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Hagerstown cited for minutes violation

November 04, 1999|By KERRY LYNN FRALEY

The Hagerstown Mayor and City Council broke the law by failing to provide written minutes of meetings and work sessions in a timely manner, a state board ruled Thursday.

It was the second time in five months that the Open Meetings Compliance Board has found city officials in violation of the state Open Meetings Act.

The latest ruling stems from a complaint The Herald-Mail newspapers filed with the state board in August alleging City Council violated the state Open Meetings Act by not having minutes for more than three years' worth of meetings during a 12-year period.

The city isn't contesting the ruling and has taken steps to rectify the violation, City Administrator Bruce J. Zimmerman said Thursday.

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"Clearly, we took too long in getting the minutes prepared. We acknowledge that and know we need to do better," Zimmerman said.

There has been an effort in recent months to catch up on missing minutes for regular and special meetings and keep current with minutes for all Mayor and City Council meetings, including work sessions, he said.

"That's our commitment. We will prepare minutes on a cycle consistent with our meeting schedule," Zimmerman said.

The ruling commended the city's recent effort to prepare minutes for past meetings and said it expects the city to continue timely preparation of minutes.

In the complaint to the board, the newspapers claimed there were no minutes prepared for at least 120 meetings, including 10 meetings in 1988, two in 1995, and more than 50 regular and special meetings from January 1996 through mid-1999.

Minutes also were not prepared for many work sessions.

In his response to the newspapers' complaint on behalf of the Mayor and City Council, City Attorney Mark K. Boyer asserted the act hadn't been violated because it doesn't prescribe the precise form the minutes must take.

The response said the city was complying with the law because it makes typewritten notes and audiotapes of all meetings and a formal copy of every action taken by the City Council available to the public.

It hasn't been the city's policy to prepare minutes for work sessions, the response said.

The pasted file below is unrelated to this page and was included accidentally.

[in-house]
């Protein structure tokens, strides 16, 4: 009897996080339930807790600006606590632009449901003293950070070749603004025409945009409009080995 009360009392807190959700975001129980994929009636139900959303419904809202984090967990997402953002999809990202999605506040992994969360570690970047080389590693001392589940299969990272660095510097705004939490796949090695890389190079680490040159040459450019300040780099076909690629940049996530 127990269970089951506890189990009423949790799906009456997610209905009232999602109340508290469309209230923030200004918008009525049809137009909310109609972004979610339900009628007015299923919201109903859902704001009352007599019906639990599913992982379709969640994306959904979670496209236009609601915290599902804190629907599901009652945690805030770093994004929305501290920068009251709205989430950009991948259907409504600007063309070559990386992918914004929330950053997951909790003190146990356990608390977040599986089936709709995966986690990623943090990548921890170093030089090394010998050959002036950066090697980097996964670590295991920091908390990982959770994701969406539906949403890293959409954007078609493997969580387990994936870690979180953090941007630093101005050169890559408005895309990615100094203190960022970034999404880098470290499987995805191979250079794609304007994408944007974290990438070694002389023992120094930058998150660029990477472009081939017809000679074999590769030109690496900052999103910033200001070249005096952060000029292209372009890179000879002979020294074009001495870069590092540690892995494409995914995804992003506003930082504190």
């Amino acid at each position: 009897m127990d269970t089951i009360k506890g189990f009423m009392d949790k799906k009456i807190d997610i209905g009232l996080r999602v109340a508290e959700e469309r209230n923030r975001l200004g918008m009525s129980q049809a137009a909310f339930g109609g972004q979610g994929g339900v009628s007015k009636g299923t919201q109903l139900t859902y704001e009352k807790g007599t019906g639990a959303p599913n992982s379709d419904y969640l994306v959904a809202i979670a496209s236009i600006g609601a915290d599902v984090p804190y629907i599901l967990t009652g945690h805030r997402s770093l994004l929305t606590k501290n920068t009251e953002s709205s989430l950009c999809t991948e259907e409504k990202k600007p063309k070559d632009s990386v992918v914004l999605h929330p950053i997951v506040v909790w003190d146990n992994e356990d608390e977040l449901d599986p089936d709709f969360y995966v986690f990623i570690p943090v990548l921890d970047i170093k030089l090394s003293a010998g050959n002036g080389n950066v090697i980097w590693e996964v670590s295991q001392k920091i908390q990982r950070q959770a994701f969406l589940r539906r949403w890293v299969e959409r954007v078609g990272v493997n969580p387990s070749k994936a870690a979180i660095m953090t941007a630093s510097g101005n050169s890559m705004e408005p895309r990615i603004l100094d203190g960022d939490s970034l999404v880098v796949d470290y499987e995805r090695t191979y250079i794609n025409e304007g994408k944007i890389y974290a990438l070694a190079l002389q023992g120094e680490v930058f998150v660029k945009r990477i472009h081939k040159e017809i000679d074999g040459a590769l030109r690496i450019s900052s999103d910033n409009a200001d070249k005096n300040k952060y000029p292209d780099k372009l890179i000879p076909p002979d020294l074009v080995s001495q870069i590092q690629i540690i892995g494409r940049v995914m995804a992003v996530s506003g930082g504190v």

The Open Meetings Act specifies that minutes be written "As soon as practicable after a public body meets," according to the ruling.

An audiotape can pose problems, including difficulty understanding or comprehending what the items of business are, how a member of the public body voted or which member made a particular motion, the ruling said.

"The written minutes record this information in a more efficient format for the public," the ruling said.

The board's ruling also addressed the phrasing "as soon as practicable."

"The absence of a specific time limit does not suggest that a public body is free to take as much time as it wants. The phrase 'as soon as practicable' means 'within a reasonable time,'" the ruling said.

"Obviously, the failure to prepare minutes for more than a decade cannot be justified," it said.

Their absence and the delay in preparing minutes from 1995 constitutes a violation of the act, the board ruled.

With the assistance of other city staff members and a part-time worker hired for the task, the City Clerk's office has caught up on all voting session records except for those from 1988, Zimmerman said.

While they've been prepared, the other previously missing minutes haven't been approved by the council. Missing minutes from work sessions haven't been prepared.

The city had been operating under the assumption that written minutes weren't required for work sessions because no action is taken, Zimmerman said.

Since August, minutes have been produced for all work sessions and regular and special meetings and approved at the regular monthly meeting that follows, he said.

"We've corrected the situation and don't think there will be a problem from here on out," Hagerstown Mayor Robert E. Bruchey II said.

In July, the compliance board ruled the mayor and council broke the law when they held a closed-door meeting on May 18 to discuss whether to offer the vacant Baldwin House complex to the University System of Maryland.

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